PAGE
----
So freeing yourself from big energy, and becoming more self-sufficient, makes you a “freerider?”
The Fear of Freeloaders: Conservatives hate it when others get something for nothing. That’s the tact ALEC is taking to appeal to the conservative base, in what could only be described as a Salvador Dali like agenda attacking green conscious consumers. It's so counter-intuitive.
Freedom loving tea party voters are now being told by their local energy company monopolies, that they’re not free to create their own energy. Huh? In fact, that company can penalize you for feeding your excess solar or wind energy into their noncompetitive infrastructure. Competition? Outrageous.
This convoluted concept is just confusing enough to for low information voters to default to a simpler message from the corporate lobbyists at ALEC, who by the way, include many of your not-so-hardworking Republican legislators. The Guardian:
ALEC: An alliance of corporations and conservative activists is mobilizing to penalize homeowners who install their own solar panels – casting them as "freeriders" – in a sweeping new offensive against renewable energy, the Guardian has learned.
American Legislative Exchange Council (Alec) will promote legislation with goals ranging from penalizing individual homeowners and weakening state clean energy regulations ... blocking Barack Obama from cutting greenhouse gas emissions, and state governments from promoting the expansion of wind and solar power through regulations known as Renewable Portfolio Standards.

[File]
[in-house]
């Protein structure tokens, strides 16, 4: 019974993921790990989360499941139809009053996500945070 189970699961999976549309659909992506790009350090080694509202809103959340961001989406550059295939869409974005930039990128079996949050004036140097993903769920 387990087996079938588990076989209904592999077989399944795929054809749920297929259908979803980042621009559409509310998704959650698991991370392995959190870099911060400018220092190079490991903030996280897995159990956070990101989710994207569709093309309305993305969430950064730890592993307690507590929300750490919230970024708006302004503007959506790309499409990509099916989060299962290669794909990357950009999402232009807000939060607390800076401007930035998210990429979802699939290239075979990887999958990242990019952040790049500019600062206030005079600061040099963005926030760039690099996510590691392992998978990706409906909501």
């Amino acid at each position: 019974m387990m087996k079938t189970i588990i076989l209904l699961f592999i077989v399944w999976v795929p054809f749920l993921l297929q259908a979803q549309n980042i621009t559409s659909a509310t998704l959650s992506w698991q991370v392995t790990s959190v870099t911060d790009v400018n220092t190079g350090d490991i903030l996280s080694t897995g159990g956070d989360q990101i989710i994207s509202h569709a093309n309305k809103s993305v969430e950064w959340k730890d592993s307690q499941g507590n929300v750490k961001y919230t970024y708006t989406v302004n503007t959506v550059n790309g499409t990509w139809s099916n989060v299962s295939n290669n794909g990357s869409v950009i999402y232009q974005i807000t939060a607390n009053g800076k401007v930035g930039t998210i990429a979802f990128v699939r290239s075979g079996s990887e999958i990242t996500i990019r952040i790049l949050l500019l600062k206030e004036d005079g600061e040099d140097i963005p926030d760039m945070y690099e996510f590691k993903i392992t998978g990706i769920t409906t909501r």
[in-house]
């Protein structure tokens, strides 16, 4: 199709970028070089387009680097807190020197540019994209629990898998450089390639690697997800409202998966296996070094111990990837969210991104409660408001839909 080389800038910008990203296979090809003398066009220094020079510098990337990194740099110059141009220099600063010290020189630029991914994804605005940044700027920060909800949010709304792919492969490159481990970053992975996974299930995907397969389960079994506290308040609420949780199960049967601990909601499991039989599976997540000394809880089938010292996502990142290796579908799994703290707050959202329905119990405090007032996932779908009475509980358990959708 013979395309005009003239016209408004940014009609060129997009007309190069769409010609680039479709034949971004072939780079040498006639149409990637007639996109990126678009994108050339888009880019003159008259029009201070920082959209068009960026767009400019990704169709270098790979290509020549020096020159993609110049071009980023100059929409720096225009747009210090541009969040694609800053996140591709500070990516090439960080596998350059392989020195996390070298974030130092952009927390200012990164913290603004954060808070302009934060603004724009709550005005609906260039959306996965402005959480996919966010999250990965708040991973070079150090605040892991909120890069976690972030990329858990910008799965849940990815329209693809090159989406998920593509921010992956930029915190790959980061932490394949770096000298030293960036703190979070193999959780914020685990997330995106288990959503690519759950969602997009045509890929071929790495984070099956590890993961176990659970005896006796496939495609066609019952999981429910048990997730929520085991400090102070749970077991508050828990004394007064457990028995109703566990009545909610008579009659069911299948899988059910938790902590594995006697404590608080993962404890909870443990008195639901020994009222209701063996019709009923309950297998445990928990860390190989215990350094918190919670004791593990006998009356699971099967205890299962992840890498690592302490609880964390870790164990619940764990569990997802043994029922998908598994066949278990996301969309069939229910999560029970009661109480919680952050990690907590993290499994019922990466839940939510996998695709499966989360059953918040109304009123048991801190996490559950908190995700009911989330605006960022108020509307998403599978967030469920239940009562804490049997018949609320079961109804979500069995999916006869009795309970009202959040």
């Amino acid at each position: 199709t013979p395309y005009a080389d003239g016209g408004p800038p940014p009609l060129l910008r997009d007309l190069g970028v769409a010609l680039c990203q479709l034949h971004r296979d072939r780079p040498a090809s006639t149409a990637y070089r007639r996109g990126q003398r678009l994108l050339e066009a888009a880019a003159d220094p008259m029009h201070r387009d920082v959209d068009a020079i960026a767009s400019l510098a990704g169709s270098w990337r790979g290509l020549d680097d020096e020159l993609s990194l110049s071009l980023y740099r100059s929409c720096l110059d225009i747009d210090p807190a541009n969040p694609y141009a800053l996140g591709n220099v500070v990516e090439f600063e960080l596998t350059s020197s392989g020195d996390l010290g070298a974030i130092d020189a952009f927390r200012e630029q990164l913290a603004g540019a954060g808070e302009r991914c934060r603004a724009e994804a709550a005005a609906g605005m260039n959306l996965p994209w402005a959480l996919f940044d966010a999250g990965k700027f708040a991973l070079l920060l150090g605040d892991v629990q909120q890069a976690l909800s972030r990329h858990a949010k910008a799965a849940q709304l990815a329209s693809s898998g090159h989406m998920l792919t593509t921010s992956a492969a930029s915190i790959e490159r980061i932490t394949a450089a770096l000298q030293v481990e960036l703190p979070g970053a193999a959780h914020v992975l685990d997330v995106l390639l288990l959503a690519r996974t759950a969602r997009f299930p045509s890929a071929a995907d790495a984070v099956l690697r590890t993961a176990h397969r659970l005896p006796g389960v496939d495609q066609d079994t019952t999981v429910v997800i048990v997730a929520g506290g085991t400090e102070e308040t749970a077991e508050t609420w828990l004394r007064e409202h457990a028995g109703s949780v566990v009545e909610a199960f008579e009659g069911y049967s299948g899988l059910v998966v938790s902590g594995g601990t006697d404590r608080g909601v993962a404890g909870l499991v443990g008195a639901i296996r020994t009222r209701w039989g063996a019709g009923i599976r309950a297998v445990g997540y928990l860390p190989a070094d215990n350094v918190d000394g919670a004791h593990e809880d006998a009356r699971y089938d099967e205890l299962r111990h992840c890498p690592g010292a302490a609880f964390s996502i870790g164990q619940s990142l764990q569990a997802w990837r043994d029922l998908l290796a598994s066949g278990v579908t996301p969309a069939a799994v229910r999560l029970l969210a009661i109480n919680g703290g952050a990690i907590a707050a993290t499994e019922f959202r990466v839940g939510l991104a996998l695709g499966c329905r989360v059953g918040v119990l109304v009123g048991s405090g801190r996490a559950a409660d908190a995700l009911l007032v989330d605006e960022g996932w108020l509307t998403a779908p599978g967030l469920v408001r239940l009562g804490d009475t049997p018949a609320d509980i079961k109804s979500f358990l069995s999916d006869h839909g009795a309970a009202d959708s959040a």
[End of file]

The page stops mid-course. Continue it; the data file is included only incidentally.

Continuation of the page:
Documents obtained by the Guardian … Alec wanted to lower the rate electricity companies pay homeowners for direct power generation – and maybe even charge homeowners for feeding power into the grid. "As it stands now, those direct generation customers are essentially freeriders on the system. They are not paying for the infrastructure they are using. In effect, all the other non direct generation customers are being penalized," he said.
Jaw dropping enough? Are you a believer yet? Need more convincing? It’s down the rabbit hole for more:
"How are they going to get that electricity from their solar panel to somebody else's house?" he said. "They should be paying to distribute the surplus electricity." In November, Arizona became the first state to charge customers for installing solar panels. The fee, which works out to about $5 a month for the average homeowner, was far lower than that sought by the main electricity company, which was seeking to add up to $100 a month to customers' bills.
Really, Arizona voters would have been good with their energy company charging them $100 for taking free sunlight or wind energy from Mother Nature? That doesn't sound loco to them, a corporate overreach?
Gabe Elsner, director of the Energy and Policy Institute, said "They are trying to eliminate pro-solar policies in the states to protect utility industry profits."
Renewable Portfolio Standards require electricity companies to source a share of their power from wind, solar, biomass, or other clean energy. In the confidential materials, prepared for the August board meeting, Alec claimed to have made significant inroads against such clean energy policies in 2013. "Approximately 15 states across the country introduced legislation to reform, freeze or repeal their state's renewable mandate," the taskforce reported.